Today, Handsworth is a busy suburb in the south-east part of the City of Sheffield with a population of approximately 15,000. Politically, Handsworth is part of the Woodhouse ward [#28 on the map] in the Sheffield South East parliamentary constituency. Handsworth became part of Sheffield in 1921. Previously it had been an urban district within the West Riding of Yorkshire.
A Vision of Britain through Time provides the following description of Handsworth from John Marius Wilson's Imperial Gazetteer of England and Wales of 1870-72:
St Mary's Parish Centre holds displays of artefacts, documents, records, photographs and maps relating to Handsworth and its history.
There is little recorded detail about Handsworth before the Norman Conquest. Roman soldiers had a settlement and fort nearby at Templeborough, although no evidence of Roman remains have been unearthed in Handsworth. Names such as Ballifield ("Bale Enclosure") indicate later Scandinavian settlements at the same site.
In the Domesday Book account, Handsworth is spelt "Handeswrde" and is joined to Whiston ("Witestan") to form a single manor. Before the Conquest, Torchil (or Turchil) is reported as being the Lord of the Manor, but following the Conquest lordship was transferred to Robert, Count of Mortain, who was the half-brother of William the Conqueror. Richard de Sourdeval held it for Count Robert. The Manor then passed, through marriage, to the Paynel and Lovetot families. It was a member of the Lovetot family who built the parish church in Handsworth.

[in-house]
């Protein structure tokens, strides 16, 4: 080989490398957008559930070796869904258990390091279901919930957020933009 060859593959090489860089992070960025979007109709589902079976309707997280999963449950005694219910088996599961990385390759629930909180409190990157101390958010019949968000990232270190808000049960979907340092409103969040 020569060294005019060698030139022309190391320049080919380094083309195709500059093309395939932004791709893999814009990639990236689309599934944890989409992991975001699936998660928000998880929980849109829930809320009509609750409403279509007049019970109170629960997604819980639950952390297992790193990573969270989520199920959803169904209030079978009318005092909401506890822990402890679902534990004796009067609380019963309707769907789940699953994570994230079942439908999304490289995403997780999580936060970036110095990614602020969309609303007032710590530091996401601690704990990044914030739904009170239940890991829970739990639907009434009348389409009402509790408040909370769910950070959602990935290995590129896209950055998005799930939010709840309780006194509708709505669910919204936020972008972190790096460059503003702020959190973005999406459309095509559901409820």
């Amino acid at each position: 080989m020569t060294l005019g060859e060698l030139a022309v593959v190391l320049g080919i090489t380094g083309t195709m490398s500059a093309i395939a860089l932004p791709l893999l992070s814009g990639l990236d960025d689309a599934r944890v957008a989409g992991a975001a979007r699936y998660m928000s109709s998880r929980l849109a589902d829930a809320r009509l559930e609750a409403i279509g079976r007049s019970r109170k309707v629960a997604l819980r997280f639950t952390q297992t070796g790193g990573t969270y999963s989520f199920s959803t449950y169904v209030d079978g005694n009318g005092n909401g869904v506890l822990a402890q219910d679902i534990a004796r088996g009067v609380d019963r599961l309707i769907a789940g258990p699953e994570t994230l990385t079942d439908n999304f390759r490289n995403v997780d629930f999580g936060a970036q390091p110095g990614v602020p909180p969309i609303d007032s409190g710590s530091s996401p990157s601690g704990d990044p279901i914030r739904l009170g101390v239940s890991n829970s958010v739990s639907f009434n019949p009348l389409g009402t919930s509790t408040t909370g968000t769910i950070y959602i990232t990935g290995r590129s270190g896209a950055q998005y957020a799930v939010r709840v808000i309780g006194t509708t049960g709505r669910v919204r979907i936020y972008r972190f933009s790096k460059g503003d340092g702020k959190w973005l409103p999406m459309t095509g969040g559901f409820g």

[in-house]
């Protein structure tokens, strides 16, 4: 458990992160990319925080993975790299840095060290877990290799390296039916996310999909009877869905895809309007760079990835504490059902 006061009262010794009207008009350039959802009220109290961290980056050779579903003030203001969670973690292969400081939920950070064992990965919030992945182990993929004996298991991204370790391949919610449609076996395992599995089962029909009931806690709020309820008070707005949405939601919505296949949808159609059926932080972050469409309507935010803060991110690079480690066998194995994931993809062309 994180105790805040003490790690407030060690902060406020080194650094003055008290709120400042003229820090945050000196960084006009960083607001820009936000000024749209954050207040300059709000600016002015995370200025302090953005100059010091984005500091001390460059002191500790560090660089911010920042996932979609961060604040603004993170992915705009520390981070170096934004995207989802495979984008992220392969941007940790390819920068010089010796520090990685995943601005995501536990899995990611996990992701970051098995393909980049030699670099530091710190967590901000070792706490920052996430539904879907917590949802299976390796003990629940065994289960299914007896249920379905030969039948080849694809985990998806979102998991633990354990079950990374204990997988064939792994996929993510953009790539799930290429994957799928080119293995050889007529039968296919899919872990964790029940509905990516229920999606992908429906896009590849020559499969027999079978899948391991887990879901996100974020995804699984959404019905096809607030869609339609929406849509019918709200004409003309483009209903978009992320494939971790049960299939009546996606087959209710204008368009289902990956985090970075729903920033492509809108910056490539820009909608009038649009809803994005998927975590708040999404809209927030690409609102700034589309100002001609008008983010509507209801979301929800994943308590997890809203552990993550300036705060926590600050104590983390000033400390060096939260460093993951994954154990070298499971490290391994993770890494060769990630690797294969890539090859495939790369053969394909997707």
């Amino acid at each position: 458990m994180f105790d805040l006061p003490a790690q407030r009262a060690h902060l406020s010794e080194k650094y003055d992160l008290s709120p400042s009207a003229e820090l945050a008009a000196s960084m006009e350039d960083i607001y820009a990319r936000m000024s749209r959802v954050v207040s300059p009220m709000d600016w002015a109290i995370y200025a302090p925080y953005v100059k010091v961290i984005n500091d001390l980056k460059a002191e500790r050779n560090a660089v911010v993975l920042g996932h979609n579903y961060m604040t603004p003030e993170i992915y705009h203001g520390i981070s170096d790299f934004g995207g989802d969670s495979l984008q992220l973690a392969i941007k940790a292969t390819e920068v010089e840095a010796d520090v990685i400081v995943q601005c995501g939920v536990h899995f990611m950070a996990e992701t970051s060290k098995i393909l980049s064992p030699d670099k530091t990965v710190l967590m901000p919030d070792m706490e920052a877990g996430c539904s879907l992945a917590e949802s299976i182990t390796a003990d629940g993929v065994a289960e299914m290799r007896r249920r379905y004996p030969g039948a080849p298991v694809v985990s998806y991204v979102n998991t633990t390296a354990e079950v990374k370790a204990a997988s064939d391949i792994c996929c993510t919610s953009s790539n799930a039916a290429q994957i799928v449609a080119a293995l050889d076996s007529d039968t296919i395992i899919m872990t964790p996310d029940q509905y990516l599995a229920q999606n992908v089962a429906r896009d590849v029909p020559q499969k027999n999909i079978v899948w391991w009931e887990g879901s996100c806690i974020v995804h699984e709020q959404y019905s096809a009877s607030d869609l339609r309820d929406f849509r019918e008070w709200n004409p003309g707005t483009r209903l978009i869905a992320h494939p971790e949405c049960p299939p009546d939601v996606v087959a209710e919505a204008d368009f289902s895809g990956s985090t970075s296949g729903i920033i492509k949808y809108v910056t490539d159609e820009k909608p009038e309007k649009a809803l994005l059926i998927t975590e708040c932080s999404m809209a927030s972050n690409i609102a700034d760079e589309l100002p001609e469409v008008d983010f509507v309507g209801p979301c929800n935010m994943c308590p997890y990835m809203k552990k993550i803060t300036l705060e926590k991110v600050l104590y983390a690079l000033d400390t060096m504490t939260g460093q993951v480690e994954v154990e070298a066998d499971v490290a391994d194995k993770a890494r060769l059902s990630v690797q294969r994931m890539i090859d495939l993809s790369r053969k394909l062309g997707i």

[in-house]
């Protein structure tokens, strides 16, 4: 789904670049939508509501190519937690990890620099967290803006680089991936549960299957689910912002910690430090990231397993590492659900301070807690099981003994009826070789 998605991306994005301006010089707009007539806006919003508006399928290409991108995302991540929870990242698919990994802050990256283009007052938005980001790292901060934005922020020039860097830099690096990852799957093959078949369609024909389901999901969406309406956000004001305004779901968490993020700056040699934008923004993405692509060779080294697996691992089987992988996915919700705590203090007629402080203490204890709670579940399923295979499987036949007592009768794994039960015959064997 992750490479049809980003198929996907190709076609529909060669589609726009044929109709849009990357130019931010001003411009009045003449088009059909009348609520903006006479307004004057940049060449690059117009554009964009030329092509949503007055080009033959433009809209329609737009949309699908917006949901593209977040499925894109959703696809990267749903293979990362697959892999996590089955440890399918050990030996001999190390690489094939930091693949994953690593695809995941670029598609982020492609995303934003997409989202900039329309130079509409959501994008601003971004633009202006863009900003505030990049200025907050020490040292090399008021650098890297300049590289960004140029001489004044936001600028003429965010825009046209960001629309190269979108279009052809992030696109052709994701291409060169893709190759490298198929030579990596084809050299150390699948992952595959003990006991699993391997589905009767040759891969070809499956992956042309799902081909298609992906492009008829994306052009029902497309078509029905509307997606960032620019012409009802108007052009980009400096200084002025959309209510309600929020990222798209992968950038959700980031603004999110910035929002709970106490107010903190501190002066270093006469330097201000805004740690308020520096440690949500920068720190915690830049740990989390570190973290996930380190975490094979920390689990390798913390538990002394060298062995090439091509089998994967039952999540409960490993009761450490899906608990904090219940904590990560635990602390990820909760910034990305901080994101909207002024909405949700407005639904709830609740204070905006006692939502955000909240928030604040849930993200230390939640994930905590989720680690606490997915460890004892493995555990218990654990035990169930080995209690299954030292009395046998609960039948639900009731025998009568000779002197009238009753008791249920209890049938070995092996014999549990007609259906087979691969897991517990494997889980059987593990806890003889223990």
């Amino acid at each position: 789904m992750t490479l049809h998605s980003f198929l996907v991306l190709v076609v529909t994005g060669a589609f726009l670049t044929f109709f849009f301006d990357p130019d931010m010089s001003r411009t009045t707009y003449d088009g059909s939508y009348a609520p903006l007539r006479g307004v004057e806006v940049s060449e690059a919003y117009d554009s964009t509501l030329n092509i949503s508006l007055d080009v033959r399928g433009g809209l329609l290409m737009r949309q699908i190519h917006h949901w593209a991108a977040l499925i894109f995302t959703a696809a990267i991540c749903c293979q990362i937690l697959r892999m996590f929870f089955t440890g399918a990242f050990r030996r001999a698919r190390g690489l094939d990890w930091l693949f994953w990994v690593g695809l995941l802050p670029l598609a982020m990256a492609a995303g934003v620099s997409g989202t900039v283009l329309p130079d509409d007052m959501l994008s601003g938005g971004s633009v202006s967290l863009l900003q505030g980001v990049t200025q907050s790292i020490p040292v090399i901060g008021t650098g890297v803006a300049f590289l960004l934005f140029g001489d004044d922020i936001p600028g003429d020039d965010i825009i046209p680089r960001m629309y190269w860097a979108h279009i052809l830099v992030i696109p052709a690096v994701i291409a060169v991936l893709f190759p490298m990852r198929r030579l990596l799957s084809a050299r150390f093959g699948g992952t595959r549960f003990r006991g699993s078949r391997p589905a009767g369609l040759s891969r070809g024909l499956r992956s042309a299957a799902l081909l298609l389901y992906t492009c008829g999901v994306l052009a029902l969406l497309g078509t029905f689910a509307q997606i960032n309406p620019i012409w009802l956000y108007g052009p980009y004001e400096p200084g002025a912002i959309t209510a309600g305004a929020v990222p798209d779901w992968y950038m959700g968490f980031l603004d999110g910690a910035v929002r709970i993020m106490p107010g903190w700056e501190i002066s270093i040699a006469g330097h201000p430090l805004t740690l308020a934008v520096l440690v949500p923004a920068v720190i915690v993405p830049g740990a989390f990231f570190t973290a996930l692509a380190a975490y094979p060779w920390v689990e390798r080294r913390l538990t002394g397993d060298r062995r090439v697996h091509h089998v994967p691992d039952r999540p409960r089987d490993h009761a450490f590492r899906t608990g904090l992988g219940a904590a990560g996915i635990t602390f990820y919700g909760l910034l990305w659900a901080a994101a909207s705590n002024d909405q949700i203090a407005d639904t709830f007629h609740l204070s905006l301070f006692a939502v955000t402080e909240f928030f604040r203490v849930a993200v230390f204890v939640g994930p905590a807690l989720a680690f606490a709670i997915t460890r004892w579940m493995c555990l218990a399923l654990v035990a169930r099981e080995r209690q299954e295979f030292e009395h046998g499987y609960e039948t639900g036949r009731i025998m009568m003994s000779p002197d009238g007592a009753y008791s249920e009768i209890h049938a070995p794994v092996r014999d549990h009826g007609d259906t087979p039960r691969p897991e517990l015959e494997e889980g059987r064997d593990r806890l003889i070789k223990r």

In a survey in 1379 there were reported to be nine smiths and perhaps one cutler in Sheffield, but by that time, Handsworth had 13 smiths and three cutlers. Clearly, the ancient parish of Handsworth had its own identity and history, almost as extensive as that of the city into which it became absorbed.
St. Mary's Church
St Mary's was built in about 1170. It was founded by the Norman lord William de Lovetot, or his father Richard, and the foundations were planned by William Paynel. (This church is not to be confused with St. Mary's Church, Handsworth in Birmingham UK).
Close to St Mary's Church is the Cross Keys Inn, a very old building that has not always been a public house. It was originally built in the mid-13th century as a Church House for the chaplains and lay clerks attached to St Mary's Church.